Critics of the program have claimed it flags for deportation immigrants who have committed minor crimes, like traffic violations. That program will be replaced with a "new Priority Enforcement Program (PEP) to remove those convicted of criminal offenses," the White House said in a news release.

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Obama said people who came into the country recently will not be eligible for the program, and greater efforts will go toward faster deportations of people who recently entered the country illegally.

Proponents of Congress passing a comprehensive immigration overhaul bill that offers broader protections and eventual citizenship said that Obama's executive action is a start. But they remain wary of what happens after he leaves the White House.

“The new president has to reissue an executive order, or at least not repeal it,” Fernando Garcia, the executive director of the El Paso-based Border Network for Human Rights, said at a press conference on Tuesday. “This is limbo status, a piece of paper that allows you to work or not be deported. We’re very concerned that people will be left out.”

Jackie Watson, an Austin-based immigration attorney, said how many people are eligible to remain in the U.S. under Obama's plan depends on several factors, including minor details that she said could make or break a person’s claim. Assuming that every undocumented parent would be eligible is flat-out wrong, she said.

Watson added that the vetting process for applicants under Obama's order would likely be more thorough than what it currently is for recipients of DACA.

“I am worried about what the criminal exclusion grounds will be,” she said. “It could be something [as minor] as not having a driver’s license or insurance.”

Republicans, meanwhile, went on the immediate offensive upon the release of Obama's plans, though they'd been fired up over it all week. 

In a letter to the president on Wednesday, U.S. Rep. Michael McCaul, R-Austin, joined U.S. Rep. Bob Goodlatte, R-VA and the chair of the House Judiciary Committee, in demanding the president abandon his plans.

“Let’s secure the border, enforce our immigration laws in the interior of the United States and build a broad consensus for immigration reform,” McCaul, the chairman of the House Homeland Security Committee, wrote. “Otherwise, as the chairmen of the committees with oversight over border security and our nation’s immigration laws, we will be forced to use the tools afforded to Congress by the Constitution to stop your administration from successfully carrying out your plan.”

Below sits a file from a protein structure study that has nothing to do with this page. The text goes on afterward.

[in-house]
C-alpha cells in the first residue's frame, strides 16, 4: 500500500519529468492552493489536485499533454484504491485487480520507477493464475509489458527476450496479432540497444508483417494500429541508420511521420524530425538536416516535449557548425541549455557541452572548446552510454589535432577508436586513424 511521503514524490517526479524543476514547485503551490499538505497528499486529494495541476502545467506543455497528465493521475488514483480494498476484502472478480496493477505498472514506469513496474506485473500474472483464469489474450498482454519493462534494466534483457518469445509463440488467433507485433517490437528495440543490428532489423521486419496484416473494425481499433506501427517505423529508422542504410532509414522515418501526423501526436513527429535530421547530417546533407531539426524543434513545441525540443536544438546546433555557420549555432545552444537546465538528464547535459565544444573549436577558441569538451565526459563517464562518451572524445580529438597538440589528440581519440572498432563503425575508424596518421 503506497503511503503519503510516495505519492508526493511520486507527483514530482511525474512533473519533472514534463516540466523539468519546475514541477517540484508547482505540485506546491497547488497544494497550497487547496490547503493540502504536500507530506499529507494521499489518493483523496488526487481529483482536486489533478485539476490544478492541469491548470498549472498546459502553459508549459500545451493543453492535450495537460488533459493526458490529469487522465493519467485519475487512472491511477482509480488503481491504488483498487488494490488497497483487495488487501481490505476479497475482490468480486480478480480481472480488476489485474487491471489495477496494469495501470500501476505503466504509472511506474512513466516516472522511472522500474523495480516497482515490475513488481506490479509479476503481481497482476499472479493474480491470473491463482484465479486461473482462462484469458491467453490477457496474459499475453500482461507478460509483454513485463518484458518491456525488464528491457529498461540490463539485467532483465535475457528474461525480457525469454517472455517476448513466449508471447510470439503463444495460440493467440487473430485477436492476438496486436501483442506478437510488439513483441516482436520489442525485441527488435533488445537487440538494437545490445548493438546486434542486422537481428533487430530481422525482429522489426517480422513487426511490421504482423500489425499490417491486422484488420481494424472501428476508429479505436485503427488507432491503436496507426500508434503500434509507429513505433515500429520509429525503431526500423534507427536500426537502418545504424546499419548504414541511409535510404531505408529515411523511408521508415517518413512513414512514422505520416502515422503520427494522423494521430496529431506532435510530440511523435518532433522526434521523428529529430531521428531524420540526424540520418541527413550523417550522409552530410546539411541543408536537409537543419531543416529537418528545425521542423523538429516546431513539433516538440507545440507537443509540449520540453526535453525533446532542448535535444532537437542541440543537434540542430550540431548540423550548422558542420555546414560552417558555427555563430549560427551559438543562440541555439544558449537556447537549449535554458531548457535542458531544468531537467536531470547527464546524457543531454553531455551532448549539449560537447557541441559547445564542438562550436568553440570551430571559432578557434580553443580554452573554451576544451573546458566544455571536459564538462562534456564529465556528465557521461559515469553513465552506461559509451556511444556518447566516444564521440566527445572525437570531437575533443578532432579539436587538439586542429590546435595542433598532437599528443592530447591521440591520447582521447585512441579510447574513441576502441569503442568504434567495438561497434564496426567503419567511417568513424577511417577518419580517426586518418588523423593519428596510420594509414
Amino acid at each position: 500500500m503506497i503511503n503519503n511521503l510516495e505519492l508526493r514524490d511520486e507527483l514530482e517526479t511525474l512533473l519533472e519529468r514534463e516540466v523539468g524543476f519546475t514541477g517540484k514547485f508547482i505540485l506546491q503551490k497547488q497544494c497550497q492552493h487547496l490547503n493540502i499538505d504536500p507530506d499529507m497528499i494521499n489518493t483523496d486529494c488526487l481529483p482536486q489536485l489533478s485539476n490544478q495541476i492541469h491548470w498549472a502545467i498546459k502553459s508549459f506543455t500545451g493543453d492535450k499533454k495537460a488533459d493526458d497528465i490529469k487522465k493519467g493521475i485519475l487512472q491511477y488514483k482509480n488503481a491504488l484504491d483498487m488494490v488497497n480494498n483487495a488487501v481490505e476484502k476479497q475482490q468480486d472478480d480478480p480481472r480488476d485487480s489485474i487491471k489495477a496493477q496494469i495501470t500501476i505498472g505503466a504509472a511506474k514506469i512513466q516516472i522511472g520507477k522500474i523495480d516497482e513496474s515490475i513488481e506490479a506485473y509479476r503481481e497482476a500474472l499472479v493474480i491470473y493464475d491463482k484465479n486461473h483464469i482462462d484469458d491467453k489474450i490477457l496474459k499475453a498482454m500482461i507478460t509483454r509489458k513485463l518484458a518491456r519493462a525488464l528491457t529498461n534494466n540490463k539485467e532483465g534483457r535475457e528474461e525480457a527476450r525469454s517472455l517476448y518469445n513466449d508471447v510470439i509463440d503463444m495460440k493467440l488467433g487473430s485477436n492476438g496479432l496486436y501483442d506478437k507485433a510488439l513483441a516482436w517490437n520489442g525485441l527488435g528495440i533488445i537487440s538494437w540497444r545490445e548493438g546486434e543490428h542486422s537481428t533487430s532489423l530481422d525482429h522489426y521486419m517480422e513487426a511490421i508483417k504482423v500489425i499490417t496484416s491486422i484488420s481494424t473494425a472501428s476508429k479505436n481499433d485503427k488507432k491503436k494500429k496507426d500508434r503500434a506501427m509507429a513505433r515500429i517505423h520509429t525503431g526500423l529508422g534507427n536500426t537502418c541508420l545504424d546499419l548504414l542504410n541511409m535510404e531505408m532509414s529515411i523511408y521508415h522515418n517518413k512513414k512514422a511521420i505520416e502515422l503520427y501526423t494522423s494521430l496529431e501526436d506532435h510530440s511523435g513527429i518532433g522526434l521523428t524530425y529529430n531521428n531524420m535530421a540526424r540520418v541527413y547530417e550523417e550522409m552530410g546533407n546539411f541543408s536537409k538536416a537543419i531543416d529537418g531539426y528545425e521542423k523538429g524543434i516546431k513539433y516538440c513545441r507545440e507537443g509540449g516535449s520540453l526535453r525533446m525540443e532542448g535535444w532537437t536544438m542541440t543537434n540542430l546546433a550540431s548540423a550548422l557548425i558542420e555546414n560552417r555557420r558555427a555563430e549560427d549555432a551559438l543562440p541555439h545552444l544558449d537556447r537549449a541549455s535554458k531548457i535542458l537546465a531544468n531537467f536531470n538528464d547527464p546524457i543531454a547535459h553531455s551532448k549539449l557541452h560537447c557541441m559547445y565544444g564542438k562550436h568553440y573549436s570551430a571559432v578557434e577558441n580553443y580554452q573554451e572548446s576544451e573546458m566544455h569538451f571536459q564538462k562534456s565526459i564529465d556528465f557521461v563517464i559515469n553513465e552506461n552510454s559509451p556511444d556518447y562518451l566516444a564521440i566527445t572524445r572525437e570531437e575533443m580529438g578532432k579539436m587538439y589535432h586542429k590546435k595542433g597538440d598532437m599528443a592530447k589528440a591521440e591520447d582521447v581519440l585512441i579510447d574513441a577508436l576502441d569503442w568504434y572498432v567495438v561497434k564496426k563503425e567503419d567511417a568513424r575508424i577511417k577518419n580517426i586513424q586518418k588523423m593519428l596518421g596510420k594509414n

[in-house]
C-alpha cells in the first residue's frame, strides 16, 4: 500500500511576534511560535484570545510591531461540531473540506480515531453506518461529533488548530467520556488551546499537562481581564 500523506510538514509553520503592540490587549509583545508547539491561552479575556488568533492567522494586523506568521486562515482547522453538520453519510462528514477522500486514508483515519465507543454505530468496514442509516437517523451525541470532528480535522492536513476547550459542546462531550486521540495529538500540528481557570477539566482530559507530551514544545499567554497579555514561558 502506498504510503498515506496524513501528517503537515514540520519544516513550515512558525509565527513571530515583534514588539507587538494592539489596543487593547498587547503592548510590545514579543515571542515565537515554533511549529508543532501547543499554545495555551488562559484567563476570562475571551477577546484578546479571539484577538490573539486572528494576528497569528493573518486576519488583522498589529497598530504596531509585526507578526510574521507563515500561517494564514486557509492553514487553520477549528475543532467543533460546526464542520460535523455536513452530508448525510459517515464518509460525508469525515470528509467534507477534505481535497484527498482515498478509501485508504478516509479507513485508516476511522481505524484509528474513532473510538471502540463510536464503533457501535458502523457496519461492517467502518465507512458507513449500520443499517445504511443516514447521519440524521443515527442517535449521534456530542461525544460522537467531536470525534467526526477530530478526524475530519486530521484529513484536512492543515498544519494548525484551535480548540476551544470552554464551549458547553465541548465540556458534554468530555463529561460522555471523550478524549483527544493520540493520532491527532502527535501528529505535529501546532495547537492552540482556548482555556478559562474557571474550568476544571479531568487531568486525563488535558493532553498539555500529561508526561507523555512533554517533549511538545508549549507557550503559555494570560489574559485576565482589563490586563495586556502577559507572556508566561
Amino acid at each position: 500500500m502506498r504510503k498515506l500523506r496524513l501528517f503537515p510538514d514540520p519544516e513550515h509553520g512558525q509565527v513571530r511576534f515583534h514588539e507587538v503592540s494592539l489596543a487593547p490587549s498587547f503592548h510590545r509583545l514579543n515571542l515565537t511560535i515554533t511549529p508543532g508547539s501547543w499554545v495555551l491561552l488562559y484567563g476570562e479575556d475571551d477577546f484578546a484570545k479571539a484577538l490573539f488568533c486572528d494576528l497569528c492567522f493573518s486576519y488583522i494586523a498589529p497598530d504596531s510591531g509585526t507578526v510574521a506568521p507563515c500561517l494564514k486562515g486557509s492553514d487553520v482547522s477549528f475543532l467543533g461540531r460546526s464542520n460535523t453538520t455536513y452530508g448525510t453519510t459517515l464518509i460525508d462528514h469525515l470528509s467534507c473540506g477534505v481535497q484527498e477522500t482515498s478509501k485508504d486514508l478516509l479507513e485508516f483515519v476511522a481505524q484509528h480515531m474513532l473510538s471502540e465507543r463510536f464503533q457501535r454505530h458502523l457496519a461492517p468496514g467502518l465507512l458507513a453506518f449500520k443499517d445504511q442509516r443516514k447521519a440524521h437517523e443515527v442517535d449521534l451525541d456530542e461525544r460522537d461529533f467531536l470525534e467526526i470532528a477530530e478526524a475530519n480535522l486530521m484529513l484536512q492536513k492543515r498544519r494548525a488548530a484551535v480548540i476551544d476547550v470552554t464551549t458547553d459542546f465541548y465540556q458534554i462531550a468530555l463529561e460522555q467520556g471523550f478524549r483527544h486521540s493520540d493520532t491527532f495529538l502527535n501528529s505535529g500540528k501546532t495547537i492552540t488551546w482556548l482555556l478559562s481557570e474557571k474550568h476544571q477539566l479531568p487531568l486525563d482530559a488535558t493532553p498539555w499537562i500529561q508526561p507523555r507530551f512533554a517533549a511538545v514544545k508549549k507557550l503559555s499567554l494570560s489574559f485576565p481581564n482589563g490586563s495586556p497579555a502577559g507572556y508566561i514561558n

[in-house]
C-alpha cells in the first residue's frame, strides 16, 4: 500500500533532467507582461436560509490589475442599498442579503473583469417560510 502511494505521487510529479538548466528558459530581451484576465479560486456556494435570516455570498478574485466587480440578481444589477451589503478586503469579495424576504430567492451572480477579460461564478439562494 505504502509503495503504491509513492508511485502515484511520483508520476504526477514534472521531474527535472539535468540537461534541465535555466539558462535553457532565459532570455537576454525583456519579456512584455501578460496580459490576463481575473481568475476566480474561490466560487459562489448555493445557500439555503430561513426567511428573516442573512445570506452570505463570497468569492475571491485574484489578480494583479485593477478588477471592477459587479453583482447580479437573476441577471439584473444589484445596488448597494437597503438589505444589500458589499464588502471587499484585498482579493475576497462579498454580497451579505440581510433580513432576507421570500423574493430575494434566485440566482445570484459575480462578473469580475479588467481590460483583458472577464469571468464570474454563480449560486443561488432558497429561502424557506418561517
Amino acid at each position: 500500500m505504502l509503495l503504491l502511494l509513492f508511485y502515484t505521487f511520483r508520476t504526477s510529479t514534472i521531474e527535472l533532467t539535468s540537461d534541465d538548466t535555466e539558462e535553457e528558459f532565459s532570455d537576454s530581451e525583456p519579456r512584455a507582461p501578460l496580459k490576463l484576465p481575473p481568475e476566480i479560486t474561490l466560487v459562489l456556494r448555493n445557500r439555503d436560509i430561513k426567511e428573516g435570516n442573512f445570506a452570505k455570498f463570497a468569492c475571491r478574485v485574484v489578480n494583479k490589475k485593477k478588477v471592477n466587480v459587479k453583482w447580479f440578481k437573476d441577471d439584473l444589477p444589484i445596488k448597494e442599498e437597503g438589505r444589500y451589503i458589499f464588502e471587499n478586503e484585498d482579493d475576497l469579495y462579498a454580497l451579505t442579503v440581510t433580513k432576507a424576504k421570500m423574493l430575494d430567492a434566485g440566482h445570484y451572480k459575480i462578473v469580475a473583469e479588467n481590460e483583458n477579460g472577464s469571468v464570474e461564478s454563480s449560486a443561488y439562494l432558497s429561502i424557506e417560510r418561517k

Last week, Texas Attorney General and Gov.–elect Greg Abbott said: “If the president uses what seems to be his version of dictatorial powers to impose on Americans a law that is not passed by the United States Congress, I think any and all possible actions should be taken to try to stop it, including potential legal action.”

Gov. Rick Perry doubled down on that on Wednesday and said there would be “a very real possibility” the state would sue to stop the president’s plan from becoming actual policy.

Texas’ border Democrats are standing behind the president, however. They claim the U.S House could have acted on a bipartisan measure that the U.S. Senate passed in June 2013.

‘The House never took it and that was very frustrating after we had indications that they would,” said U.S. Rep. Henry Cuellar, D-Laredo. “Two out of the last three Republican presidents took executive orders to do almost the same thing that the president is going to do. I prefer Congress, I think we could do more. But under the circumstances the president did warn the Republicans he was going to do this.”

U.S. Rep. Filemon Vela, D-Brownsville added: “Given the political realities in Washington, it is highly unlikely that meaningful immigration reform gets passed in the next two years in Congress without conditioning a pathway to citizenship on unattainable border security measures.”

Since 1956, executive action has been used more than 35 times to affect immigration laws, including 19 times since George H. W. Bush was president in 1990, according to the American Immigration Council. Bush's actions that year deferred deportation for 1.5 million undocumented immigrants that weren’t covered by President Ronald Reagan’s 1986 immigration reform bill.